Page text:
As a result, the government loses massive amounts of revenue to charities, where what happens to it is not democratically decided. Rich individuals can pay half of their tax to charities of their choice, so the government never sees it.

It's like people hate paying taxes so much (and it is so politically unpopular) that they would prefer to give their money to ANYONE except the government, even a charity or a church...

But whether or not you believe government should do these things directly, at the cost of large government, is another matter, and the subject of huge (and probably neverending) debate.

Personally I think that no charities should be tax exempt. The government has to subsidize charities, when in reality charities should be just that - when you donate you have to GIVE, rather than just getting a tax exemption.

[ Parent ]

Charities (4.00 / 1) (#46)
by ranchdudes on Sat Sep 14, 2002 at 06:11:00 PM EST

I am not 100% certain that the government should consider gifts to charities tax deductible (hence subsidizing charities). There is some sense in this, however.

  • Charity benefits society, and government likes to pretend that it contributed to anything good that happens.
  • Government does things extremely inefficiently, and it takes a long time from when a societal problem is identified until it is addressed by government action. Private action is much faster - and every single person may decide to help some good cause at any time - while there is only one government and many people must agree before it takes any action (other than to spend more money than last year). Thus it makes sense to subsidize some private actions - i.e. gifts to recognized charitable organizations.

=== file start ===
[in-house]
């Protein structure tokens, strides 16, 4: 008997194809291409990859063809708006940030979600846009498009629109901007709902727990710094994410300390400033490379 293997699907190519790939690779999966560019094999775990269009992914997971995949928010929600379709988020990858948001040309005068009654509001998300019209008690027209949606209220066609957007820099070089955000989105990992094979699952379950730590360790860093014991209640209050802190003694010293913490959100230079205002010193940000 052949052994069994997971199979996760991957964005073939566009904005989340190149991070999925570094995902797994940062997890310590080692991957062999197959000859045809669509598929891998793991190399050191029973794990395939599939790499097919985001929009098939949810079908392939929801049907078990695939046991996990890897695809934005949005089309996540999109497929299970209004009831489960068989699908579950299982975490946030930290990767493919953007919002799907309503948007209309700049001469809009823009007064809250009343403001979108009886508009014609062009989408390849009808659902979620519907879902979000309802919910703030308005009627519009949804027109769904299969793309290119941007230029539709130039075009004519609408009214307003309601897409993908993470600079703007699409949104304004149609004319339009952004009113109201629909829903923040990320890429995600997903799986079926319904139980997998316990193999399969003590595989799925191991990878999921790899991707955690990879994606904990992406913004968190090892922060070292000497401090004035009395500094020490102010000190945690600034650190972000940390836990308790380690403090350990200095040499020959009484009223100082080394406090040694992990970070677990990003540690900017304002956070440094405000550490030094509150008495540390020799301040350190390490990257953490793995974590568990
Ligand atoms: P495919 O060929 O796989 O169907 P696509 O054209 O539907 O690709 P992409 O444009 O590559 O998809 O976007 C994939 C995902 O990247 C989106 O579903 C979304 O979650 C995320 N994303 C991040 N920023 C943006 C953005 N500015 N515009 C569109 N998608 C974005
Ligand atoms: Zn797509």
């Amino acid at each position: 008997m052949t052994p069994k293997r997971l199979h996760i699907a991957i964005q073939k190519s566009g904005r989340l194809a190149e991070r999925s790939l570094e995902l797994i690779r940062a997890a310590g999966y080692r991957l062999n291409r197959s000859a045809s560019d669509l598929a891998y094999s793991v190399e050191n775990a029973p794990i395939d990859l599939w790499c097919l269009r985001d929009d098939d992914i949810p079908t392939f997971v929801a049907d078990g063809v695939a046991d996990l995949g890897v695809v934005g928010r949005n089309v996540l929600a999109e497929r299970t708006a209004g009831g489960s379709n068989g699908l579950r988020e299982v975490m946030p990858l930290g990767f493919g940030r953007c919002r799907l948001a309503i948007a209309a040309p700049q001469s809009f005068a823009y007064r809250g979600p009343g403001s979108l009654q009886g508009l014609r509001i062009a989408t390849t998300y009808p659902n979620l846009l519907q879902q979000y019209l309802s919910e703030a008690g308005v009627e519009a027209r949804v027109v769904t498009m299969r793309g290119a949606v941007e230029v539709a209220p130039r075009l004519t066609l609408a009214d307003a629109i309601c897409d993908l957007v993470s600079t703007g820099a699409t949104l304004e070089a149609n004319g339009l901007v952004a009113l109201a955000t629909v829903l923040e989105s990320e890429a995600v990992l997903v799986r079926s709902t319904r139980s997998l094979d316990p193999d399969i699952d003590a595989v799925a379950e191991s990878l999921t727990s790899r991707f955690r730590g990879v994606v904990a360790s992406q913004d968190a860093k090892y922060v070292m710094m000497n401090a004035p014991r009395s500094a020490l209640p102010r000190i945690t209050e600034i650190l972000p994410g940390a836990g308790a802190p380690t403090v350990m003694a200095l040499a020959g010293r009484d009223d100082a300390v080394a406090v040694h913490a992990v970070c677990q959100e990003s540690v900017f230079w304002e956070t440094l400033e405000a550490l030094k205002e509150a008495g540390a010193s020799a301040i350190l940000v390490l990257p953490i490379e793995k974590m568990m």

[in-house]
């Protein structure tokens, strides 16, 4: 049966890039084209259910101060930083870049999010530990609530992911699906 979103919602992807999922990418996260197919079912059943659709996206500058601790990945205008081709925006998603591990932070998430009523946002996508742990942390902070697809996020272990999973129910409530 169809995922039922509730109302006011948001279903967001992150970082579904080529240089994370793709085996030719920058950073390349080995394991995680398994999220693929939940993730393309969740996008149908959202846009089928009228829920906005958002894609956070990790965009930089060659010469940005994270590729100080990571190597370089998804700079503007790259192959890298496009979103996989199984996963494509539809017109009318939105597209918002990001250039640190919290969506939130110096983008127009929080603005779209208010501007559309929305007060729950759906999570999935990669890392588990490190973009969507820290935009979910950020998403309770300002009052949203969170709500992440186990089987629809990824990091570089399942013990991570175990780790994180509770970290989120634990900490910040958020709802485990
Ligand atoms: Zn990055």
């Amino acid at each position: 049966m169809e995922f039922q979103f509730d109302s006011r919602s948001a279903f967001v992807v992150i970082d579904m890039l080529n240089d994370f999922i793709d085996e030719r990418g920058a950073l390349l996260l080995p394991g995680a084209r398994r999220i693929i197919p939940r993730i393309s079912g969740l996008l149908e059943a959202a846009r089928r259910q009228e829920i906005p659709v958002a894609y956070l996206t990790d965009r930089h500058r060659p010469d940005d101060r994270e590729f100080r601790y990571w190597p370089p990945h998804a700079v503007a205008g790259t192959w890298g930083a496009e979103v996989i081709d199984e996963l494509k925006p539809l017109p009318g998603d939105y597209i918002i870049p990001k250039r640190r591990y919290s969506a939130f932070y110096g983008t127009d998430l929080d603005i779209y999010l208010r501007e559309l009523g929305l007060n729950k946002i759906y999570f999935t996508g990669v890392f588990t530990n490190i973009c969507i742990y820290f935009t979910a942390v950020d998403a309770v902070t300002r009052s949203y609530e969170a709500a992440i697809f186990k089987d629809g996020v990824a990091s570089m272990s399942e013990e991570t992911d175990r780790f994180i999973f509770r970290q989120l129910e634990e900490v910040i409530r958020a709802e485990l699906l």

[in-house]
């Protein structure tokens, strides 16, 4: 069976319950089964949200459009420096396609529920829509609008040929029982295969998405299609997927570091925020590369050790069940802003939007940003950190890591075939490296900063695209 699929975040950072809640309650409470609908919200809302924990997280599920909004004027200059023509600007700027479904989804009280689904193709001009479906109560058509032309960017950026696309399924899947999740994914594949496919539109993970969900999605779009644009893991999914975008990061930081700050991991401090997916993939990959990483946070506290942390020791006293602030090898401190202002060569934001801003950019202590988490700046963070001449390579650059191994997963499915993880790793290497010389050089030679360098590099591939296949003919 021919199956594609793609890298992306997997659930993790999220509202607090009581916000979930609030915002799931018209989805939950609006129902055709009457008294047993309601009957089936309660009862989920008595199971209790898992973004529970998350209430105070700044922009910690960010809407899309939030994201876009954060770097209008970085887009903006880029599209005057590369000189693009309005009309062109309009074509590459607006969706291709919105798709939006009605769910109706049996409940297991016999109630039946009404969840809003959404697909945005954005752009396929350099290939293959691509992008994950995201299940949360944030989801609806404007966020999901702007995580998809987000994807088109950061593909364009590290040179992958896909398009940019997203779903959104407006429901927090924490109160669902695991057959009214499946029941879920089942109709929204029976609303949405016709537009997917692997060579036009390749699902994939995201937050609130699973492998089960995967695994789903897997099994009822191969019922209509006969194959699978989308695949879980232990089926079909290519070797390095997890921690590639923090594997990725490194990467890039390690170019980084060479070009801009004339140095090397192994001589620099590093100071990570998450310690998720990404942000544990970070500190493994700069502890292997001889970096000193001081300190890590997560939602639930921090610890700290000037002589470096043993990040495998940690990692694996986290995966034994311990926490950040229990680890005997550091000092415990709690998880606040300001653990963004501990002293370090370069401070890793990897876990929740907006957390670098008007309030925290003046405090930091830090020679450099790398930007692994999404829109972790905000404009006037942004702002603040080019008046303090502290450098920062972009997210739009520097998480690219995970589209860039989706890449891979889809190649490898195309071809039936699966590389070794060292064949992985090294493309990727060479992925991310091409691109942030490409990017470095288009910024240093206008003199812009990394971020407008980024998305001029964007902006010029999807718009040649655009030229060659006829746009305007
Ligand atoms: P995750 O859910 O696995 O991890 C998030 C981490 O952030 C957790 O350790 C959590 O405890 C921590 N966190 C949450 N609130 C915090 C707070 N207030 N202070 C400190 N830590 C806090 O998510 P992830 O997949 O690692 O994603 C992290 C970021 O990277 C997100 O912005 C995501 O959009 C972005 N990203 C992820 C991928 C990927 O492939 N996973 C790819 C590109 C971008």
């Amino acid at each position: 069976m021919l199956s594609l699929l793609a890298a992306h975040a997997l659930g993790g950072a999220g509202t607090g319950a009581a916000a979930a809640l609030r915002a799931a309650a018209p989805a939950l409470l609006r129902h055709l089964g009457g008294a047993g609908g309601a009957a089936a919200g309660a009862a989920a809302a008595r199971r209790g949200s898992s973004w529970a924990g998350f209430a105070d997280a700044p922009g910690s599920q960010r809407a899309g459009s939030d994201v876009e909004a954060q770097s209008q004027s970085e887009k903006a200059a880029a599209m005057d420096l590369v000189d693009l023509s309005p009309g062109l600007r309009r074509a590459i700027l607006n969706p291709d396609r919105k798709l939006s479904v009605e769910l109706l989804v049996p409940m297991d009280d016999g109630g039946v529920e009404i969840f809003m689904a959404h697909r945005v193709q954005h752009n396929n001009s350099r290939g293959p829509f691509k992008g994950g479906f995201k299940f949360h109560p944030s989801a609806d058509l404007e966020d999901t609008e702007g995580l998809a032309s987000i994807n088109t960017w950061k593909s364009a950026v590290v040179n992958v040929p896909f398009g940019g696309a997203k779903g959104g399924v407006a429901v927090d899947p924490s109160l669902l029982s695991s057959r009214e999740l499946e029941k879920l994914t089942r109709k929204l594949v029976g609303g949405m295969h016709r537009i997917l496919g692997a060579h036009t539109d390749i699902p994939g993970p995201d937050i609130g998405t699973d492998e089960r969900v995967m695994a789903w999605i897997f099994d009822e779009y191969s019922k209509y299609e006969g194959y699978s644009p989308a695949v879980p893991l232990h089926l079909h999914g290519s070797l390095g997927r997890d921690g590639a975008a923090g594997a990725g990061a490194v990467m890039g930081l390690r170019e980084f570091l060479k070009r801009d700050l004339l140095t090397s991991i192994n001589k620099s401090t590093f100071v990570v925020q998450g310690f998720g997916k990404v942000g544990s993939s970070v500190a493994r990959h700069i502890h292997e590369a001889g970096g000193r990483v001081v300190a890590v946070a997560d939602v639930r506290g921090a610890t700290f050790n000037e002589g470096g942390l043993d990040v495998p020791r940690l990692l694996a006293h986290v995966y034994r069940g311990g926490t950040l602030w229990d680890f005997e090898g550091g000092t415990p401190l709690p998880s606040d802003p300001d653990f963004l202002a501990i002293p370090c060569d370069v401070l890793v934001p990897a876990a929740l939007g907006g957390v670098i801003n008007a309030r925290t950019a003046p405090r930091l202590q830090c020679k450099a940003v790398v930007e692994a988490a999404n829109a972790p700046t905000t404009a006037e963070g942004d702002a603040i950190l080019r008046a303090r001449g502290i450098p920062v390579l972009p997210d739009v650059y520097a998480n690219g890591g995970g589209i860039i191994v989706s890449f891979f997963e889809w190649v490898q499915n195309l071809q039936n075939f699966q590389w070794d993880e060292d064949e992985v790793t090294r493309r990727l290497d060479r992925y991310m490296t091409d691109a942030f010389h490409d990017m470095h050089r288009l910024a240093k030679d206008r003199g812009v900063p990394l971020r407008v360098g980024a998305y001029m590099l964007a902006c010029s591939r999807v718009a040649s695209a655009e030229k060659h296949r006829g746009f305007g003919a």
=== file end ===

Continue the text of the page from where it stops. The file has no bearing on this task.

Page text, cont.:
The bad thing about gifts being tax deductible is that it forces contributions from those people that choose no to contribute to any one particular charity. You, however, seem to think that people should want to give their money to the government:

It's like people hate paying taxes so much (and it is so politically unpopular) that they would prefer to give their money to ANYONE except the government, even a charity or a church...

Charities will not put you in jail if you do not pay up, and if you determine not to pay certain charities, you don't have to. The government is not a charity and it doesn't operate like one.

People willingly contribute to charities, while the pay stub "contributions" to social security, medicare, and medicaid are just feebly disguised taxes. If you don't believe it, try not contributing one year.

rd

[ Parent ]

Taxes are good? (none / 0) (#40)
by dipierro on Sat Sep 14, 2002 at 02:41:32 PM EST

Anyway, in the case of churches, it seems bloody obvious to me that the tax exemption is an establishment of religion.